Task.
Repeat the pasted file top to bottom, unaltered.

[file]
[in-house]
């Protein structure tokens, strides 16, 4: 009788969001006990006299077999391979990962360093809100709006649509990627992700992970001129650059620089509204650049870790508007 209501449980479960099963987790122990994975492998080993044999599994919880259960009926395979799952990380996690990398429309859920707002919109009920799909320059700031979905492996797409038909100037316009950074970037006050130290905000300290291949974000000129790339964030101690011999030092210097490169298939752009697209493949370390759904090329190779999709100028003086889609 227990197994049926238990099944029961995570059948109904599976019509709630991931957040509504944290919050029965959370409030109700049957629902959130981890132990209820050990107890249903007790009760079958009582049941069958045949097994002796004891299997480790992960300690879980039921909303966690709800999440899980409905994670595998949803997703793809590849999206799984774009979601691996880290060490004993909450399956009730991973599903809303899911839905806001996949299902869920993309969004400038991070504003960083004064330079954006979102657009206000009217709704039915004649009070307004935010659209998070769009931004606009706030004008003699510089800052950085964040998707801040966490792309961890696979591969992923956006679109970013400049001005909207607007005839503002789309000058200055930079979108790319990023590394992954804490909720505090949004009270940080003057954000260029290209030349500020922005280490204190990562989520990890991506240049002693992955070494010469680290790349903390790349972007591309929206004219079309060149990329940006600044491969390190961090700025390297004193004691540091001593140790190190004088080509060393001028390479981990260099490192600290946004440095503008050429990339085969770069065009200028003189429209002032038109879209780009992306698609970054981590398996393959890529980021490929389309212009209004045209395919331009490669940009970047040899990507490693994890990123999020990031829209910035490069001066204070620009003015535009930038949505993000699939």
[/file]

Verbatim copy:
[in-house]
């Protein structure tokens, strides 16, 4: 009788969001006990006299077999391979990962360093809100709006649509990627992700992970001129650059620089509204650049870790508007 209501449980479960099963987790122990994975492998080993044999599994919880259960009926395979799952990380996690990398429309859920707002919109009920799909320059700031979905492996797409038909100037316009950074970037006050130290905000300290291949974000000129790339964030101690011999030092210097490169298939752009697209493949370390759904090329190779999709100028003086889609 227990197994049926238990099944029961995570059948109904599976019509709630991931957040509504944290919050029965959370409030109700049957629902959130981890132990209820050990107890249903007790009760079958009582049941069958045949097994002796004891299997480790992960300690879980039921909303966690709800999440899980409905994670595998949803997703793809590849999206799984774009979601691996880290060490004993909450399956009730991973599903809303899911839905806001996949299902869920993309969004400038991070504003960083004064330079954006979102657009206000009217709704039915004649009070307004935010659209998070769009931004606009706030004008003699510089800052950085964040998707801040966490792309961890696979591969992923956006679109970013400049001005909207607007005839503002789309000058200055930079979108790319990023590394992954804490909720505090949004009270940080003057954000260029290209030349500020922005280490204190990562989520990890991506240049002693992955070494010469680290790349903390790349972007591309929206004219079309060149990329940006600044491969390190961090700025390297004193004691540091001593140790190190004088080509060393001028390479981990260099490192600290946004440095503008050429990339085969770069065009200028003189429209002032038109879209780009992306698609970054981590398996393959890529980021490929389309212009209004045209395919331009490669940009970047040899990507490693994890990123999020990031829209910035490069001066204070620009003015535009930038949505993000699939």